Opinion: With care, ANeSU can move to unification

Regarding K-12 education, the Legislature was faced with several concurrent challenges. We have lost roughly 20 percent of our K-12 population and we heard quite clearly from taxpayers that property taxes were too high. At the same time we know that we need to prepare our students for a future where they are not just in competition with other Vermonters for jobs, they are also competing with students across the globe. In particular, we don’t do well by our students from low-income homes, and our costs for special education are high.
In response to these challenges we moved forward with stronger incentives and pressure for local school districts to become larger and more efficient while at the same time delivering higher quality education for our students. Evidence is that 1,700 is the best size for a school district. We left these difficult discussions up to local communities and avoided deciding for the state just how the size and shape of school districts across the state would look and operate.
We have a very diverse system of districts in Vermont now. For example, in our supervisory union, all students attend Mt. Abe unless they take advantage of the limited school choice options. Mt. Abe is a good school despite the recent administrative difficulties because we have a dedicated teaching staff and a large enough student body to enable a variety of curricula in order to challenge most students.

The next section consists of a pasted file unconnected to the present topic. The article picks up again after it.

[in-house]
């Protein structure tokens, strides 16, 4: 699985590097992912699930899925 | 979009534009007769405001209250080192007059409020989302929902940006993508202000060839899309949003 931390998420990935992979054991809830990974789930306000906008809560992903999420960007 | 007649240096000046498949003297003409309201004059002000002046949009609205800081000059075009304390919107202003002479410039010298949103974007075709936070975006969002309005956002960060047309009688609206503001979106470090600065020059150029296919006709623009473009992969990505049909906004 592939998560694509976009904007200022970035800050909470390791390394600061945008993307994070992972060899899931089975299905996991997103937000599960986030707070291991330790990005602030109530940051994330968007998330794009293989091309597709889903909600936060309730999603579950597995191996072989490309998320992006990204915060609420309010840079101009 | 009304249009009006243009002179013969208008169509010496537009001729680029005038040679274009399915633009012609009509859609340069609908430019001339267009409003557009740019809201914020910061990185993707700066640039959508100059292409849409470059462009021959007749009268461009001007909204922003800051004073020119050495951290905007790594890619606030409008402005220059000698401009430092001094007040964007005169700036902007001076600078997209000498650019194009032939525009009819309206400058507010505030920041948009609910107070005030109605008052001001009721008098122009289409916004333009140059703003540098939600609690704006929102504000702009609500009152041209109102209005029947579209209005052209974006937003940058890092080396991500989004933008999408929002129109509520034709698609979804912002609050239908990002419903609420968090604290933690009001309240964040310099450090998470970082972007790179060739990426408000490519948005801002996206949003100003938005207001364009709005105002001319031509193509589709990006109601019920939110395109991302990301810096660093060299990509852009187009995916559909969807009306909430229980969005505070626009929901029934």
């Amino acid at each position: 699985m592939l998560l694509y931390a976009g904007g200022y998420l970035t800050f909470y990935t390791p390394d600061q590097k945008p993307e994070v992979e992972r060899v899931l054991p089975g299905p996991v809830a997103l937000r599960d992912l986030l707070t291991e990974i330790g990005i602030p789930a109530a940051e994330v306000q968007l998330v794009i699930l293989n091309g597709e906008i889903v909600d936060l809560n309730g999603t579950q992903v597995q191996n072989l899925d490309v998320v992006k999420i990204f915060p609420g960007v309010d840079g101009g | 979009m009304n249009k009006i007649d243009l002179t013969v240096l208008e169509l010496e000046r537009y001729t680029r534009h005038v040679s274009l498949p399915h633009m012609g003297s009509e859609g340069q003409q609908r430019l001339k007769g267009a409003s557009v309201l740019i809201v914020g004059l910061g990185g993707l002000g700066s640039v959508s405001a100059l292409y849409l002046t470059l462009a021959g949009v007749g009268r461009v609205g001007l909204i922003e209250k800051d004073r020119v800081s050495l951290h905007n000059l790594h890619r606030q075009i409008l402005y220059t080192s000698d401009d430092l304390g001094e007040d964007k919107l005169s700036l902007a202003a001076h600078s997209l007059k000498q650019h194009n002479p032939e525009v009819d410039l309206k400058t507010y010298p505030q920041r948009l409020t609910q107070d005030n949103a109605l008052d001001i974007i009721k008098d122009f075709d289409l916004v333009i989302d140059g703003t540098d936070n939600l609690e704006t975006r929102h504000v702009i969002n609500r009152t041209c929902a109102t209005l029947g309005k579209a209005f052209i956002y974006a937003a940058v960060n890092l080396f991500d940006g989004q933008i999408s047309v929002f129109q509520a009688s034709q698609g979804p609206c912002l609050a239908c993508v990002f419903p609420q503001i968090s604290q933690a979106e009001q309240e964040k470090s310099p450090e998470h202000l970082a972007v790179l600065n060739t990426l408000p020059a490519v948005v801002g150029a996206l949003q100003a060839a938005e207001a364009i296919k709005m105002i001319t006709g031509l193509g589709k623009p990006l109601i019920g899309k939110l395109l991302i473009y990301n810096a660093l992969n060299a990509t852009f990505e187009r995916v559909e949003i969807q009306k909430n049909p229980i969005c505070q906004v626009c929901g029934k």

There is one region of the state that has four high schools that graduate only 61 students among all the schools. With these small student bodies it is difficult to offer enough course variety in order for even advanced students to qualify for admission to the University of Vermont.
In some districts it has been easy to change to the larger integrated school districts and it is likely that all the districts surrounding our Addison Northeast Supervisory Union will vote in strong numbers to quality for the accelerated provisions of Act 46. It has been more difficult for the Mt. Abe district to move in this direction because of the chaos in the wake of the last superintendent’s departure.
Trust, conversation, and consideration will need to grow in order for this district to move in this direction. There is palpable fear of loss of local elementary schools and voice in the determination of the budget. Those fears and concerns about change need to be respected while we work through what our new district looks like.
This fear is not uncommon around the state and unfortunately some are trying to use the provisions in Act 46 to expand the use of vouchers and tuitioning our students. We have a long tradition in Vermont of using tuitioning vouchers in communities that do not operate a high school. Act 46 specifically prohibits the closing of schools or discontinuing the use of vouchers in the process without a vote of the community. We have seen at least two examples of each possibility when Guildhall and Concord voted to close their schools and on the other hand Westford and Elmore voted to discontinue vouchers and join the public school system of a neighboring community. I expect they will not be the only four towns to change how they address education in their communities.
In the meantime it is not helpful to infuse the already difficult challenges that our education system is facing by yelling foul and publishing misleading information for citizens to figure out the best way to educate all the children in their community.
Rep. David Sharpe

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